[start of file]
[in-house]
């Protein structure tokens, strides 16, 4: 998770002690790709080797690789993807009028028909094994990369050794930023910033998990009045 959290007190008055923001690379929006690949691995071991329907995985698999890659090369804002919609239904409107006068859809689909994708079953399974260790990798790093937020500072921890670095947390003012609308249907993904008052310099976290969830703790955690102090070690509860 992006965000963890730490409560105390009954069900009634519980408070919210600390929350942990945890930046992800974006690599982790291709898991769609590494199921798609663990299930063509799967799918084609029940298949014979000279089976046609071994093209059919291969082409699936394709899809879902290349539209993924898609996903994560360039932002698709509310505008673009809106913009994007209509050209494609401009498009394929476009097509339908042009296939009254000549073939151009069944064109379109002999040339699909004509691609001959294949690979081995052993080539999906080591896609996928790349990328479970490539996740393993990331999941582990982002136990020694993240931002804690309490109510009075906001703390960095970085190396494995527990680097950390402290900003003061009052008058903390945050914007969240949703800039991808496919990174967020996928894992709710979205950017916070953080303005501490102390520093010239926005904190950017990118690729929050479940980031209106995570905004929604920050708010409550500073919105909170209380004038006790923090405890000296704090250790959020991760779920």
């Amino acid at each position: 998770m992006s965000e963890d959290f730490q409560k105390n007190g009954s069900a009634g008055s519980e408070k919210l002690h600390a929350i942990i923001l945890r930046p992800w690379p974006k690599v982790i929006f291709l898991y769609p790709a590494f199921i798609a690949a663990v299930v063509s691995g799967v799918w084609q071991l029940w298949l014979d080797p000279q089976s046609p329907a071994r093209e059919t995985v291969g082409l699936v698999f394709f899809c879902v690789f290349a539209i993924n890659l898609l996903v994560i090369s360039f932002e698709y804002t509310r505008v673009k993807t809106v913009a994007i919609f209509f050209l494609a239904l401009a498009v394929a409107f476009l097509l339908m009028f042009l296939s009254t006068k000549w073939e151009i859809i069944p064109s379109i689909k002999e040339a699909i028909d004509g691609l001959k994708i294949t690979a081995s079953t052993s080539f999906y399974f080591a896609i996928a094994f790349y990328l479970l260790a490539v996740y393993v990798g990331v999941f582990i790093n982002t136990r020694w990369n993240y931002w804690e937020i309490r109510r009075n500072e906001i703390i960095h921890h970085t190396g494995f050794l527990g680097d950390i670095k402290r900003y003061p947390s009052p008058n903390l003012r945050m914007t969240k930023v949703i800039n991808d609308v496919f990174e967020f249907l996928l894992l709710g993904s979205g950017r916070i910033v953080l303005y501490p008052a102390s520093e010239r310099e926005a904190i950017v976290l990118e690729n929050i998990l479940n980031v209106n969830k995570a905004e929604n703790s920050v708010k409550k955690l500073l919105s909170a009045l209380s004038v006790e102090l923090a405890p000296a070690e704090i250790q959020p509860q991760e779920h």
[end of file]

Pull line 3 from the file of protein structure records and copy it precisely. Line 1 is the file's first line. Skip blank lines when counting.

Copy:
């Amino acid at each position: 998770m992006s965000e963890d959290f730490q409560k105390n007190g009954s069900a009634g008055s519980e408070k919210l002690h600390a929350i942990i923001l945890r930046p992800w690379p974006k690599v982790i929006f291709l898991y769609p790709a590494f199921i798609a690949a663990v299930v063509s691995g799967v799918w084609q071991l029940w298949l014979d080797p000279q089976s046609p329907a071994r093209e059919t995985v291969g082409l699936v698999f394709f899809c879902v690789f290349a539209i993924n890659l898609l996903v994560i090369s360039f932002e698709y804002t509310r505008v673009k993807t809106v913009a994007i919609f209509f050209l494609a239904l401009a498009v394929a409107f476009l097509l339908m009028f042009l296939s009254t006068k000549w073939e151009i859809i069944p064109s379109i689909k002999e040339a699909i028909d004509g691609l001959k994708i294949t690979a081995s079953t052993s080539f999906y399974f080591a896609i996928a094994f790349y990328l479970l260790a490539v996740y393993v990798g990331v999941f582990i790093n982002t136990r020694w990369n993240y931002w804690e937020i309490r109510r009075n500072e906001i703390i960095h921890h970085t190396g494995f050794l527990g680097d950390i670095k402290r900003y003061p947390s009052p008058n903390l003012r945050m914007t969240k930023v949703i800039n991808d609308v496919f990174e967020f249907l996928l894992l709710g993904s979205g950017r916070i910033v953080l303005y501490p008052a102390s520093e010239r310099e926005a904190i950017v976290l990118e690729n929050i998990l479940n980031v209106n969830k995570a905004e929604n703790s920050v708010k409550k955690l500073l919105s909170a009045l209380s004038v006790e102090l923090a405890p000296a070690e704090i250790q959020p509860q991760e779920h």